Shaking hands

Higher education institutions as catalysts for poverty reduction and sustainable development 

DelPHE was a follow up to, and built on the experiences of, the Higher Education Links scheme (1981-2006).

DelPHE was seen as a new way to enable higher education institutions (HEIs) around the world to work together to improve:

  • Academic rigour
  • The capacity of research departments and their potential to influence policy and practice
  • The quality of curriculum development and delivery

This would enable HEIs to act as catalysts for poverty reduction and sustainable development.

The UK Government's Foreign, Commonwealth & Development Office invested £15 million in DelPHE between 2006 to 2013. The programme budget was increased, in September 2009, by an additional £3 million specifically for support to Iraq.  

DelPHE in Ethiopia

DelPHE aimed to support partnerships between HEIs to build and strengthen the capacity of HEIs in Ethiopia.  This was done in order to: 

  • Contribute towards the UN Millenium Development Goals                                                      
  • Promote science and technology related knowledge and skills                                        
  • Influence relevant national policy and practice                                       
  • Build academic and research capacity both at an institutional and individual level.

In order to give the programme a more strategic focus, the projects also had to:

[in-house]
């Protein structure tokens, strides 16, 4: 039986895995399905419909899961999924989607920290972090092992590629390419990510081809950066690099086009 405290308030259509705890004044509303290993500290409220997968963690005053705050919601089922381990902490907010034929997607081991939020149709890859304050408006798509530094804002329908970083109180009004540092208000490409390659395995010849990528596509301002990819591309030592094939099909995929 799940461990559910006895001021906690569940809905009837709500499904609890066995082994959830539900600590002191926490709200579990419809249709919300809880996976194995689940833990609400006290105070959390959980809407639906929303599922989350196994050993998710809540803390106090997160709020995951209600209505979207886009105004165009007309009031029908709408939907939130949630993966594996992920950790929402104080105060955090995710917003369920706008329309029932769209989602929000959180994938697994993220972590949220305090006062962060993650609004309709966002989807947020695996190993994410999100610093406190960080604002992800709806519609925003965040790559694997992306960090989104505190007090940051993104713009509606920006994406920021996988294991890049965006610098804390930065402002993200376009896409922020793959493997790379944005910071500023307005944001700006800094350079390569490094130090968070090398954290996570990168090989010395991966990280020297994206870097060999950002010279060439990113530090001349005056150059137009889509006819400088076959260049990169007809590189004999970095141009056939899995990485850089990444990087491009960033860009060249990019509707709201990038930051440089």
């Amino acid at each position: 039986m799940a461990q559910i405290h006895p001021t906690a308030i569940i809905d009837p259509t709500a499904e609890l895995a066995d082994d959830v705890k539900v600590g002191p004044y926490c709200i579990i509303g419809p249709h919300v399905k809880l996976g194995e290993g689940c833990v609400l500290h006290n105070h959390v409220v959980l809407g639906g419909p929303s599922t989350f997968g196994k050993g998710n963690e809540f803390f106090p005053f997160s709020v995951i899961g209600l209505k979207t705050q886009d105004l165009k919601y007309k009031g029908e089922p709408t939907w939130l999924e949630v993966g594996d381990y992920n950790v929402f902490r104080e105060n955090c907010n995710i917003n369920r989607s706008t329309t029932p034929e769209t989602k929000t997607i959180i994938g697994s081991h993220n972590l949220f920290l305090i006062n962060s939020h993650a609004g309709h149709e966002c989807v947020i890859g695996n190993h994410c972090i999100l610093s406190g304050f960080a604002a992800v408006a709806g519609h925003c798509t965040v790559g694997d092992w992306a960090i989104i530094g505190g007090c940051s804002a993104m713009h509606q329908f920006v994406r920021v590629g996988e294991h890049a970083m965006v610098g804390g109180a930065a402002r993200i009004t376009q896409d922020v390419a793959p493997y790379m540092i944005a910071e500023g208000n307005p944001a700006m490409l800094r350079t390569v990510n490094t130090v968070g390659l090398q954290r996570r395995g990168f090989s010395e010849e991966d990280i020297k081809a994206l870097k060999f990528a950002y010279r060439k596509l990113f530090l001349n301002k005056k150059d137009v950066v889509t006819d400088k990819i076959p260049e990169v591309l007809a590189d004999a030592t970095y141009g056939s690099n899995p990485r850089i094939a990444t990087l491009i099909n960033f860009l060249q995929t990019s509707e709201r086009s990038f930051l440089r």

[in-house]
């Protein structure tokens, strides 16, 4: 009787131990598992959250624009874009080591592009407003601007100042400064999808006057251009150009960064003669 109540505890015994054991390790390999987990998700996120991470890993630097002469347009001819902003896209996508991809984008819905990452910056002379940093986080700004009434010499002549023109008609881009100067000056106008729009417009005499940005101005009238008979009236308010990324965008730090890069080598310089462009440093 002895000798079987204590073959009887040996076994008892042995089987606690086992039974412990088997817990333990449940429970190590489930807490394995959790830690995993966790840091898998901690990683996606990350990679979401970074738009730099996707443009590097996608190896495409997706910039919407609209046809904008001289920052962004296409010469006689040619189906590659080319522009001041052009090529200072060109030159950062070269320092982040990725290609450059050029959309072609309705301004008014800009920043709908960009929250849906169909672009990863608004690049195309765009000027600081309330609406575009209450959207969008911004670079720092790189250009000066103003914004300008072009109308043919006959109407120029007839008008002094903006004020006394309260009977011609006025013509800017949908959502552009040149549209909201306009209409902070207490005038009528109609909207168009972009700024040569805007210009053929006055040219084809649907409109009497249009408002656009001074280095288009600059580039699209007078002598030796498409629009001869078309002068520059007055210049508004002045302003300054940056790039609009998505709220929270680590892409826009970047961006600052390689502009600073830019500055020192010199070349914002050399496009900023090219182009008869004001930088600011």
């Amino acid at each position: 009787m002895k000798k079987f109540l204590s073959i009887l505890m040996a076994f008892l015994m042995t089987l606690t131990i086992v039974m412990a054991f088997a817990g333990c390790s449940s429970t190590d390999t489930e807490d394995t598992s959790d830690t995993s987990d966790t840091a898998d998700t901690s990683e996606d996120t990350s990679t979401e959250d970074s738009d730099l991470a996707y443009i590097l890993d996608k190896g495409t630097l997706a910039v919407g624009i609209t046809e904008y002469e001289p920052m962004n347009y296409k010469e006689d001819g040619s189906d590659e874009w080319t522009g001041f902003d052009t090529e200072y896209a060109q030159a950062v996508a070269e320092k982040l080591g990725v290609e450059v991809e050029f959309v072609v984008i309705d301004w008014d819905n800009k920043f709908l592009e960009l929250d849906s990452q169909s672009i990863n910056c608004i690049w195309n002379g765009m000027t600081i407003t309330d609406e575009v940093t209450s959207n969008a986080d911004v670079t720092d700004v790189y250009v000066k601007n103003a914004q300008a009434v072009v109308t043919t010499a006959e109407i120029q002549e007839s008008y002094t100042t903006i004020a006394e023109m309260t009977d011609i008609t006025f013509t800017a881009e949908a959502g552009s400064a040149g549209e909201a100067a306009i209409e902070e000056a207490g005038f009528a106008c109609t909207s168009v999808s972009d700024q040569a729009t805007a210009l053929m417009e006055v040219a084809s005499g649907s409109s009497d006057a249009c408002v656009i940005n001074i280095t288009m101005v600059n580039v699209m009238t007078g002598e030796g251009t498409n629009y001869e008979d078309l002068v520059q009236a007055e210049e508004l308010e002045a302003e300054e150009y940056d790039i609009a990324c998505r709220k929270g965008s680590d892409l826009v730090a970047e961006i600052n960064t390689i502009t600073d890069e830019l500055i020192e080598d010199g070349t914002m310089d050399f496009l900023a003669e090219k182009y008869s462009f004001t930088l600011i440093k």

• Have closer links with broader country level development plans
  • Be based on demand from partner institution and their local community to build good community links   
  • Have stronger mechanisms to promote sustainability                                                
  • Have a broader definition of 'higher education' to include colleges and other post-secondary institutions 
  • Have measures for disseminating and replicating best practice through networks, workshops and information exchanges
  • Have greater synergy between HE partnerships and other FCDO programmes
  • Have good cooperation and information–sharing with other development agencies 

DelPHE projects

In Ethiopia DELPHE supported 12 partnership projects on education, health, agriculture, peace and security, environment, tourism, and energy, with a total budget of £1million.  

You can read about two of the projects here:

Sustainable Ethiopian Tourism Development

Project partners:  

Addis Ababa University, University of London School of Oriental and African Studies , University of Moi


The overall objective of this project was to support the development of sustainable tourism in Ethiopia through:

  • Contributing to the teaching of the MA in Tourism and Development at the Tourism and Development Programme of the College of Development Studies of Addis Ababa University
  • Contributing to policy discussions
  • Facilitating the exchange of personnel (staff and/or students as appropriate)
  • Hosting a major conference on Ethiopian Culture, Landscape, and Tourism in Addis Ababa

It was also expected that the project would help form relationships with international institutional bodies (EC,UNDP, and others) in order for the work of the College of Development Studies in the field of tourism to be continued beyond the time of the British Council's part funding of the project. 


The major outcomes of this collaborative project included: 

  • Teaching of MA students and the successful graduation of two cohorts of students in 2011 and 2012